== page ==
The European Court of Justice has decided to invalidate the Privacy Shield, the scheme under which the European Commission gives permission for the transfer of personal data by companies to the United States. The case was brought before the EU Court by privacy activist Max Schrems, who also previously won a major lawsuit over personal data transfers to the US. Led by our Group, in 2018 the European Parliament passed a resolution calling for a suspension of the Privacy Shield due to strong weaknesses regarding fundamental rights of data subjects in the US.
Renew Europe calls on the European Commission to now look forward and work constructively with the European Parliament on the negotiation of a replacement agreement that is fully compliant with EU law, protects the personal data of EU citizens and provides legal certainty for businesses.
MEP Sophie in 't VELD, Renew Europe Coordinator in the Civil Liberties committee welcomed the court's ruling:
"The European Parliament has repeatedly urged the European Commission to ensure that transatlantic agreements are fully compatible with EU law. The predecessor of the Privacy Shield, Safe Harbor, was also full of legal loopholes, and had to land in the bin. Likewise, the Parliament has repeatedly called for the legally flawed Privacy Shield to be withdrawn, but the Commission and national governments put diplomatic relations over EU law and European interests. Today they are being corrected by the EU Court of Justice. The Commission should negotiate with the US government as soon as possible to reach a new legally watertight agreement, with good privacy protection and legal certainty for citizens and businesses."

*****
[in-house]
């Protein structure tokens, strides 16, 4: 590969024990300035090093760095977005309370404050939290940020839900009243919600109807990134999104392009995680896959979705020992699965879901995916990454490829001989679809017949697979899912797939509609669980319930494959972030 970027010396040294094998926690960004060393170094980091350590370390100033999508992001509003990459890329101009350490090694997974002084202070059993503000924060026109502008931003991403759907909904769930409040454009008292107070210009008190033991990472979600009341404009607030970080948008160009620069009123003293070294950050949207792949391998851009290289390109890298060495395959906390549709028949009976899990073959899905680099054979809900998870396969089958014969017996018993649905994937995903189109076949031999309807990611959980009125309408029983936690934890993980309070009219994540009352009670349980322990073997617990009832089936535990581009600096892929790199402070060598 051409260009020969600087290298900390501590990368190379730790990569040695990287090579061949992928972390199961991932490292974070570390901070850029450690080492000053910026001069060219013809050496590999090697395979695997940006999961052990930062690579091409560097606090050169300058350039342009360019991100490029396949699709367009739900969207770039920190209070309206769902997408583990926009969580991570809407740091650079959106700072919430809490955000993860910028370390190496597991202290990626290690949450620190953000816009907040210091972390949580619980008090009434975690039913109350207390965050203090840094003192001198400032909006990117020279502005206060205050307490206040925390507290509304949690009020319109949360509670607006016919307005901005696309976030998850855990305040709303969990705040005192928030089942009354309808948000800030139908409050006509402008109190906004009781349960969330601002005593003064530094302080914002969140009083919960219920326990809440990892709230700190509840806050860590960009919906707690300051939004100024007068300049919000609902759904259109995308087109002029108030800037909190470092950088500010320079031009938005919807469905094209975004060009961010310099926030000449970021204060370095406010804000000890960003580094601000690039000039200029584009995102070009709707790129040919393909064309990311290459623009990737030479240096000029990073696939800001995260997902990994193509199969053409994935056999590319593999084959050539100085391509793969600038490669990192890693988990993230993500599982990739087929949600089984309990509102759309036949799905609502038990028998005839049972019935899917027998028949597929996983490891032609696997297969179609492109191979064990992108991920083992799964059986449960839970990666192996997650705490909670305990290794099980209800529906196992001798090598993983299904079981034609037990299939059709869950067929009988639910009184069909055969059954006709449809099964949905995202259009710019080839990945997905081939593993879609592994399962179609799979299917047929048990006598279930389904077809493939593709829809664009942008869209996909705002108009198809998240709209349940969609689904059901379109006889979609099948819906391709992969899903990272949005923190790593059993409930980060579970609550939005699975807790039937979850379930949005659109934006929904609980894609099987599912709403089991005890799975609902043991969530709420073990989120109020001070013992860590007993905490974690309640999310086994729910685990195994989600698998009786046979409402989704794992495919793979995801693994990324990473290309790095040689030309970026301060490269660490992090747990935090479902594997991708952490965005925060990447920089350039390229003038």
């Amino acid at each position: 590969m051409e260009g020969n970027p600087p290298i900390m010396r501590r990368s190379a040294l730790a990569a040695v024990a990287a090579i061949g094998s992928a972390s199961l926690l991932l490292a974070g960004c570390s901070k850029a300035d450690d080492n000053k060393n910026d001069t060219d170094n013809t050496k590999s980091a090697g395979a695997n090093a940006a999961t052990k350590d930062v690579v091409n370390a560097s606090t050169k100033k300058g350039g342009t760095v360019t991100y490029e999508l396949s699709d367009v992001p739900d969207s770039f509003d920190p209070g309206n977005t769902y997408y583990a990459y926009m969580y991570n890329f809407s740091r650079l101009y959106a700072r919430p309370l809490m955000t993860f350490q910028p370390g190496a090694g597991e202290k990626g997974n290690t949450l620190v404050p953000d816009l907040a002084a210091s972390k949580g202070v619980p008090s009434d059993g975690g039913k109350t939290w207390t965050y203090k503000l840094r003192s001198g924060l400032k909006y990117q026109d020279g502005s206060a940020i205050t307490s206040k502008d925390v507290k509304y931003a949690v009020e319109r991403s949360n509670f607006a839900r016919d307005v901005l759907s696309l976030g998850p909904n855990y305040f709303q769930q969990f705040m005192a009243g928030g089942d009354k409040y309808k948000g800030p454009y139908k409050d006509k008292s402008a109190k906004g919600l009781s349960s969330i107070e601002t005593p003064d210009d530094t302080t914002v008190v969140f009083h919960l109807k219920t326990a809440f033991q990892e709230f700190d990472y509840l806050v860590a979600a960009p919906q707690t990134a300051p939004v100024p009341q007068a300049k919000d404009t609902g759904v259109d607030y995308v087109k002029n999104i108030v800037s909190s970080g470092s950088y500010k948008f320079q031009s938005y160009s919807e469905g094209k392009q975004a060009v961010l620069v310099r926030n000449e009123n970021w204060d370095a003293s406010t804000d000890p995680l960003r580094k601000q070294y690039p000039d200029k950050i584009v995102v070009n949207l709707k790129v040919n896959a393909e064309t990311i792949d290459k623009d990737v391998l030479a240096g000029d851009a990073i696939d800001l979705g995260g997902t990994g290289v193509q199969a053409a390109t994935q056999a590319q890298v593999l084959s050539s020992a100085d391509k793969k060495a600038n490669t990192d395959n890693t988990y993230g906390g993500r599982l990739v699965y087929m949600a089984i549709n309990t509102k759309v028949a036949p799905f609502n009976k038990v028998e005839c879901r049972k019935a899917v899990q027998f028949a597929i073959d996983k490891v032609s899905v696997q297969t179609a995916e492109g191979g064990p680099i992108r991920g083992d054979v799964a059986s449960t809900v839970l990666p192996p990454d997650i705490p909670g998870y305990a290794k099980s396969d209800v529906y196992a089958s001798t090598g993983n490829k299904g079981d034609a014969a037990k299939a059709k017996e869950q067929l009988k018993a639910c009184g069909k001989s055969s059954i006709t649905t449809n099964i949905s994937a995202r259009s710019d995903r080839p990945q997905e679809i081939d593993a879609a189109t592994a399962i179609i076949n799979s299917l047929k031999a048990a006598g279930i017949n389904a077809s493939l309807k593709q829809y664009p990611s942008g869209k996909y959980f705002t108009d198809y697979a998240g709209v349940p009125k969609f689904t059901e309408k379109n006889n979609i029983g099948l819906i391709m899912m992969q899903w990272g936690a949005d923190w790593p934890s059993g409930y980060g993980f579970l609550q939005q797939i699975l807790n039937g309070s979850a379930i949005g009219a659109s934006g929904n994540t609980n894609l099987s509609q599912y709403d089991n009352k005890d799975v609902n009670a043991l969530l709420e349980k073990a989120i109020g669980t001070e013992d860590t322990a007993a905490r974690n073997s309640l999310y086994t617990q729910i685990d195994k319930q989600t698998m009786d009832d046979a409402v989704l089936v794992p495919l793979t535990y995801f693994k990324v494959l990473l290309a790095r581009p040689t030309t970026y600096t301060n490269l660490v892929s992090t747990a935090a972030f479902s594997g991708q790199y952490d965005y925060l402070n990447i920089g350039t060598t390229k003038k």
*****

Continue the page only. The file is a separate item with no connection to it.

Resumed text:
MEP Moritz KÖRNER, Member of the Civil Liberties committee commented:
"Thanks to the judges' decision, US data sniffing in the EU can no longer be ignored or accepted. It is sad that this could only be achieved through Schrems' complaint. The end of the EU-US Privacy Shield strengthens the data protection of EU citizens in the long term. The Privacy Shield has long been proven to be a paper tiger that gave US companies a pass to ignore European standards. To avoid endangering global data flows, an EU-US no-spy agreement must be concluded as soon as possible that will end mass surveillance of European citizens once and for all. The Commission and the German Council Presidency are required to take action immediately."
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